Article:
Donald Trump’s former top advisor Michael Flynn pleaded guilty Friday to lying over his contacts with Russia, in a dramatic escalation of the FBI’s probe into possible collusion between the Trump campaign and Moscow.
The fourth, and most senior, figure indicted so far in the investigation into Russian interference in last year’s election, Flynn appeared in federal court in Washington for a plea hearing less than two hours after the charges against him were made public.
“Yes, sir,” the retired three star general and former military intelligence chief said when asked if he wanted to plead guilty.
“I accept your guilty plea,” responded Judge Rudolph Contreras, adding: “There will be no trial and there will be probably no appeal.”
Flynn was charged Thursday with one count of lying about his private discussions with Sergey Kislyak, the Russian ambassador, regarding US sanctions being imposed on Moscow by the government of then president Barack Obama.
“On or about January 24, 2017, defendant Michael T. Flynn did willfully and knowingly make materially false, fictitious, and fraudulent statements and representations” over a government matter, federal prosecutors said in the two-page charge sheet.
At the time Flynn was a campaign advisor with no official US government role, but it was known that he would likely become Trump’s White House national security advisor — a post he was forced to resign in February, just weeks after the president took office, due to concerns over his contacts with Russia.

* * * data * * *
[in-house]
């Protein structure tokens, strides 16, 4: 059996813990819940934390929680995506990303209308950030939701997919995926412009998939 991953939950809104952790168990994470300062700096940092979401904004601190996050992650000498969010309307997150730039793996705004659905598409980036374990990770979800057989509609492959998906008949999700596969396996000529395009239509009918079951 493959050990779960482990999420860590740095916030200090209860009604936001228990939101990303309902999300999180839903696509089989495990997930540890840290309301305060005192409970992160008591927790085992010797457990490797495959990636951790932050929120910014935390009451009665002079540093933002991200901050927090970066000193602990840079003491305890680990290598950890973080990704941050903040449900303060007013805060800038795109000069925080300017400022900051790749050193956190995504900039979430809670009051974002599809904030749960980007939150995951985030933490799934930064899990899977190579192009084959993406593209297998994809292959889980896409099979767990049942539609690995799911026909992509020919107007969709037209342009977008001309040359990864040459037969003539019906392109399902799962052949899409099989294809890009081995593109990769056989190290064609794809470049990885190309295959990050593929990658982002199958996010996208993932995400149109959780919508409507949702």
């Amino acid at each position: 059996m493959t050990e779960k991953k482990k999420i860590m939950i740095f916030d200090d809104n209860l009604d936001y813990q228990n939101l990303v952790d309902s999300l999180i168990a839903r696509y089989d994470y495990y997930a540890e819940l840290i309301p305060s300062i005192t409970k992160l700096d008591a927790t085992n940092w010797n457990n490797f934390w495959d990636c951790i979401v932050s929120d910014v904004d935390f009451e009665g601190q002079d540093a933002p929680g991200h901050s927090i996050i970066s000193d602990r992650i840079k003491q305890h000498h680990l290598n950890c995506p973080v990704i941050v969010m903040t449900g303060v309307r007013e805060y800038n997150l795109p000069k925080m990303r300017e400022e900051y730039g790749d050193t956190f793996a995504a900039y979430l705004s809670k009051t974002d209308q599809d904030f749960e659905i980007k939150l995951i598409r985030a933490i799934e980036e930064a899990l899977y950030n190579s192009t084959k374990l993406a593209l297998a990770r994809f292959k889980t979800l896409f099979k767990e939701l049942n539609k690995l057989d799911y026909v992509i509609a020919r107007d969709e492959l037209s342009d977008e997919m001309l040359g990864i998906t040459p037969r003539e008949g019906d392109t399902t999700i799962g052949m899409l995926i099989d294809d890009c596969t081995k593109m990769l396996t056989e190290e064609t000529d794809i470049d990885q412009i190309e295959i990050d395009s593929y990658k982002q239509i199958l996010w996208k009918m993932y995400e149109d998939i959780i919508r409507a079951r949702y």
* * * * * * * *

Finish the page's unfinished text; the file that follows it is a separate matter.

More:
The charges allege that Flynn falsely denied to investigators that last December, just as the Obama administration was announcing new sanctions and the expulsion of 35 Russian diplomats over Moscow’s interference in the 2016 election, Flynn privately asked Kislyak to refrain from escalating the situation by retaliating.
Flynn also allegedly lied to investigators about Kislyak’s subsequent answer that Russia would moderate its response, according to the charge document.
Flynn, who once headed the Defense Intelligence Agency, is also accused of lying about secretly asking Kislyak in late December to defeat or delay a vote on a pending UN Security Council resolution, according to the charges.
The specific resolution was not detailed, but the discussion was held one day before the Security Council voted to condemn Israel’s settlements in Palestinian territory. The Obama administration, in a rare step that shocked its Middle East ally, had abstained on the motion rather than veto it as had been done in the past.
Trump himself days earlier had sought to block the motion, personally asking Egypt’s President Abdel Fattah al-Sisi to put it on hold.